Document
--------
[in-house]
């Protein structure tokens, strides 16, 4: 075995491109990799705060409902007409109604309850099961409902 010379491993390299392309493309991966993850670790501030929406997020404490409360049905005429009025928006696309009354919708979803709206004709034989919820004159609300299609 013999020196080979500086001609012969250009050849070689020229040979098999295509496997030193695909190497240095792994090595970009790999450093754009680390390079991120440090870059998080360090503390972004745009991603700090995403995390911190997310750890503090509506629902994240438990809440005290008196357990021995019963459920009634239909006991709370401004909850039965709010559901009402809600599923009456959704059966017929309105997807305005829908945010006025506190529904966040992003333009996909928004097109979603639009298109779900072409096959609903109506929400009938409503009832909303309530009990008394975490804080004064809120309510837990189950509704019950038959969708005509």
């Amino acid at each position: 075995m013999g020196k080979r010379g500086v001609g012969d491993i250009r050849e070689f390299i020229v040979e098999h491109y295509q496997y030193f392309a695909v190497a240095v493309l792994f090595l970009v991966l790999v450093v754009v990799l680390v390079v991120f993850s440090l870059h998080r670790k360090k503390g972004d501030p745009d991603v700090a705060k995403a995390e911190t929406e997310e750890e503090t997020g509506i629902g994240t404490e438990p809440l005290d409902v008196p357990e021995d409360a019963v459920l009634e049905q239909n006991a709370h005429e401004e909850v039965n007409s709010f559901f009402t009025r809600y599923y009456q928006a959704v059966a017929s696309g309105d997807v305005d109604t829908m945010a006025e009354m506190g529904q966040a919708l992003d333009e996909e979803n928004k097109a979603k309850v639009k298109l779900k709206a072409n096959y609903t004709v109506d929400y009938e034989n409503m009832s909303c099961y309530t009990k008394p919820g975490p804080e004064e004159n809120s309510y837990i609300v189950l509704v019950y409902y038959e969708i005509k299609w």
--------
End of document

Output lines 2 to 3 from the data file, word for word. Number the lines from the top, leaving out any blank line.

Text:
């Protein structure tokens, strides 16, 4: 075995491109990799705060409902007409109604309850099961409902 010379491993390299392309493309991966993850670790501030929406997020404490409360049905005429009025928006696309009354919708979803709206004709034989919820004159609300299609 013999020196080979500086001609012969250009050849070689020229040979098999295509496997030193695909190497240095792994090595970009790999450093754009680390390079991120440090870059998080360090503390972004745009991603700090995403995390911190997310750890503090509506629902994240438990809440005290008196357990021995019963459920009634239909006991709370401004909850039965709010559901009402809600599923009456959704059966017929309105997807305005829908945010006025506190529904966040992003333009996909928004097109979603639009298109779900072409096959609903109506929400009938409503009832909303309530009990008394975490804080004064809120309510837990189950509704019950038959969708005509």
């Amino acid at each position: 075995m013999g020196k080979r010379g500086v001609g012969d491993i250009r050849e070689f390299i020229v040979e098999h491109y295509q496997y030193f392309a695909v190497a240095v493309l792994f090595l970009v991966l790999v450093v754009v990799l680390v390079v991120f993850s440090l870059h998080r670790k360090k503390g972004d501030p745009d991603v700090a705060k995403a995390e911190t929406e997310e750890e503090t997020g509506i629902g994240t404490e438990p809440l005290d409902v008196p357990e021995d409360a019963v459920l009634e049905q239909n006991a709370h005429e401004e909850v039965n007409s709010f559901f009402t009025r809600y599923y009456q928006a959704v059966a017929s696309g309105d997807v305005d109604t829908m945010a006025e009354m506190g529904q966040a919708l992003d333009e996909e979803n928004k097109a979603k309850v639009k298109l779900k709206a072409n096959y609903t004709v109506d929400y009938e034989n409503m009832s909303c099961y309530t009990k008394p919820g975490p804080e004064e004159n809120s309510y837990i609300v189950l509704v019950y409902y038959e969708i005509k299609w």